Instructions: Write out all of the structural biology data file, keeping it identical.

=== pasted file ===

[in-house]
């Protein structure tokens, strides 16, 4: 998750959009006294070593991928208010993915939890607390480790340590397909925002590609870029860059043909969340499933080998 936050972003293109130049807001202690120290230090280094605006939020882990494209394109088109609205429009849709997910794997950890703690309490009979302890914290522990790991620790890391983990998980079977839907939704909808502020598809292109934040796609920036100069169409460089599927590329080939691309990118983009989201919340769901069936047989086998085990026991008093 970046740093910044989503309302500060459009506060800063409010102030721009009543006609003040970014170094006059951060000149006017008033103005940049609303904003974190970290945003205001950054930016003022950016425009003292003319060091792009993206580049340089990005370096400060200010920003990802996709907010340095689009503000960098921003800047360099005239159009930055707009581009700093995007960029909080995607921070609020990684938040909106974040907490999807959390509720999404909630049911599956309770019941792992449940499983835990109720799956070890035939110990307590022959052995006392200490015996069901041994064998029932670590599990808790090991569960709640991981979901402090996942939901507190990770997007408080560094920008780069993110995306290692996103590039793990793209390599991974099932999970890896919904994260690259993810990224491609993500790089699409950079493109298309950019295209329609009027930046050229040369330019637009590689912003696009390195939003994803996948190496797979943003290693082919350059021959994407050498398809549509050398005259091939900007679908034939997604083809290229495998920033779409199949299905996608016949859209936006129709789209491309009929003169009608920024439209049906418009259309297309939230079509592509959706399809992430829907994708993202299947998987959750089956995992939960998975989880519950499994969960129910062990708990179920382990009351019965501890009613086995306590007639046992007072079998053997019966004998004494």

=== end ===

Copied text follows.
[in-house]
């Protein structure tokens, strides 16, 4: 998750959009006294070593991928208010993915939890607390480790340590397909925002590609870029860059043909969340499933080998 936050972003293109130049807001202690120290230090280094605006939020882990494209394109088109609205429009849709997910794997950890703690309490009979302890914290522990790991620790890391983990998980079977839907939704909808502020598809292109934040796609920036100069169409460089599927590329080939691309990118983009989201919340769901069936047989086998085990026991008093 970046740093910044989503309302500060459009506060800063409010102030721009009543006609003040970014170094006059951060000149006017008033103005940049609303904003974190970290945003205001950054930016003022950016425009003292003319060091792009993206580049340089990005370096400060200010920003990802996709907010340095689009503000960098921003800047360099005239159009930055707009581009700093995007960029909080995607921070609020990684938040909106974040907490999807959390509720999404909630049911599956309770019941792992449940499983835990109720799956070890035939110990307590022959052995006392200490015996069901041994064998029932670590599990808790090991569960709640991981979901402090996942939901507190990770997007408080560094920008780069993110995306290692996103590039793990793209390599991974099932999970890896919904994260690259993810990224491609993500790089699409950079493109298309950019295209329609009027930046050229040369330019637009590689912003696009390195939003994803996948190496797979943003290693082919350059021959994407050498398809549509050398005259091939900007679908034939997604083809290229495998920033779409199949299905996608016949859209936006129709789209491309009929003169009608920024439209049906418009259309297309939230079509592509959706399809992430829907994708993202299947998987959750089956995992939960998975989880519950499994969960129910062990708990179920382990009351019965501890009613086995306590007639046992007072079998053997019966004998004494």